2. There’s currently a payment card war raging into Indonesia (Brizzi, Flazz, Blink, etc), and you can use some but not all of these to pay for your tickets on the spot, including the Brizzi cards sold at the convenience store.

Payments sorted, I got on the train, which was rattlingly empty. with six carriages containing perhaps 20 or so passengers. This wasn’t the train’s fault, as the Bombardier EA203 trainset was rather modern and pleasant, with air-con, comfy seating, USB power in the seats and even luggage racks by the doors. It was just rather odd having an entire carriage to myself!

The train left precisely on time and started its trundle toward the city. The initial 12 km of track are new, while the remaining 24 km of the route is on existing track shared with regular commuter trains and hence offering ground-level views of the “real” Jakarta. Jakarta’s commuter rolling stock is almost entirely secondhand from Japan, like the refurbished Tokyo Metro 6000 series train pictured above at Duri station, which I used to ride on my Chiyoda Line commute in my student days. The condition of the track is generally not great, with the train click-clacking along loudly and reversing direction at Duri for the final stretch into current terminus Sudirman Baru (“New Sudirman”), currently branded as BNI City after a sponsoring bank.

This shiny new station is rather slick and well laid out, with platforms underneath a concourse level that has shops in the middle and waiting taxis at one end. There are also a few signs vaguely pointing in the direction of MRT Dukuh Atas and the old Sudirman commuter station, both a few hundred meters away, but there’s no “proper” tunnel or bridge between the three.

At present, almost all trains terminate at BNI City, with only around 3 trains a day continuing all the way to Bekasi in eastern Jakarta. However, the plan is to run all trains to Manggarai in south Jakarta, the busiest train station in the city, where additional platforms are under construction. Once complete around April 2019, this should provide easy interchange to three of Jakarta’s commuter lines and boost ridership nicely.

I took the train back as well, and it worked fine, running exactly on schedule to boot. All in all, the link is surprisingly respectable and I intend to make the most of it when I visit, but there are a number of design flaws that make it much less useful than it could be.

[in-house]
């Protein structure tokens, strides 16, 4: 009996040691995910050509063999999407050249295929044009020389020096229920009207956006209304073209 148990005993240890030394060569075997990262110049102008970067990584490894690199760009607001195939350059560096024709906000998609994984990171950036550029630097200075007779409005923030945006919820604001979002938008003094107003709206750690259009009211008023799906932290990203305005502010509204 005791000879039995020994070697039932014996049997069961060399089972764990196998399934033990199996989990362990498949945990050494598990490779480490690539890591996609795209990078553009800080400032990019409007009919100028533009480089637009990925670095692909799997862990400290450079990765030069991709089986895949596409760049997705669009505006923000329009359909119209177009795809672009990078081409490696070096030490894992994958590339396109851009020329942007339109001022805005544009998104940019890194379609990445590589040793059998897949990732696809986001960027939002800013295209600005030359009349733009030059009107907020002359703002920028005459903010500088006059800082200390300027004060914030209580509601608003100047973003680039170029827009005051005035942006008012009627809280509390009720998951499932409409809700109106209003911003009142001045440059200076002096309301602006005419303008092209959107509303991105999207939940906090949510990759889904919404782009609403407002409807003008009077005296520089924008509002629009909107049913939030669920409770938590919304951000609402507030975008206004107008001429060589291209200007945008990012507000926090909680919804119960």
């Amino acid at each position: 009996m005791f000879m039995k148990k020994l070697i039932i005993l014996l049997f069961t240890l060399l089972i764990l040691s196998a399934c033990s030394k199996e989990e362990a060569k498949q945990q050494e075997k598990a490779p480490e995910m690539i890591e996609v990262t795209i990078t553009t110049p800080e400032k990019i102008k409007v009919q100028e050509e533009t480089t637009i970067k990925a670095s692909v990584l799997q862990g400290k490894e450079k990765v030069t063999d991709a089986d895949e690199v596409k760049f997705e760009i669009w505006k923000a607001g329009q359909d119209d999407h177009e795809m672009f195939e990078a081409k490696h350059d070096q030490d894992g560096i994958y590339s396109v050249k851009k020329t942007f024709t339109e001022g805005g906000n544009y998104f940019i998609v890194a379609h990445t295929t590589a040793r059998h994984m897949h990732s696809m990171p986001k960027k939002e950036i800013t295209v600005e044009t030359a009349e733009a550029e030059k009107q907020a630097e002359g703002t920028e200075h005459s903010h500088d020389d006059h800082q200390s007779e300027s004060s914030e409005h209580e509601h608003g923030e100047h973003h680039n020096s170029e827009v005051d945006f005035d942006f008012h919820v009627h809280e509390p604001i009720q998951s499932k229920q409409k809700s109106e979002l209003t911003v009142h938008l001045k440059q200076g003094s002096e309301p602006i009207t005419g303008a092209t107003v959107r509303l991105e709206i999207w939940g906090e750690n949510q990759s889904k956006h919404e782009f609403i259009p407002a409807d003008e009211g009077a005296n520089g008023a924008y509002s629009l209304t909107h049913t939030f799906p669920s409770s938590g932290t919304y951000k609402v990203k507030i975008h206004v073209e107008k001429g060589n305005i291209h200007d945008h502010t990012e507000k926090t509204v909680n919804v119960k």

1. The biggest issue is the clunky forced Skytrain transfer, which could have been avoided entirely if the train line had been extended by an extra kilometer or two to connect directly with Terminal 3. Yes, this would have required either elevating the line or putting some of it in a tunnel, which would have been expensive, but then the extra Skytrain station would not have been necessary either.
  2. Sharing track with existing lines is a sensible cost-cutting measure, but having minimal to no provisions for regular and express trains to pass each other is not. This forces the train to slow down to the same speed as regular all-stops commuters, so it averages only 50km/h. If that speed could pushed up to just 72 km/h, the journey to the airport would take only 30 minutes.
  3. The payment mess is just inexcusable and gives a terrible first impression. I presume the insistence on cashless is a combination of wanting to be modern and making sure all money is accounted for, but since they’re already paying for several people to staff the counter, might as well take cash, no?

Next time, I’ll try out the rail link to MRT transfer, and I’m looking forward to seeing how the Greater Jakarta (Jabodebek) LRT fits in if/when completed around 2021.

More train adventures in Jakarta: MRT opening week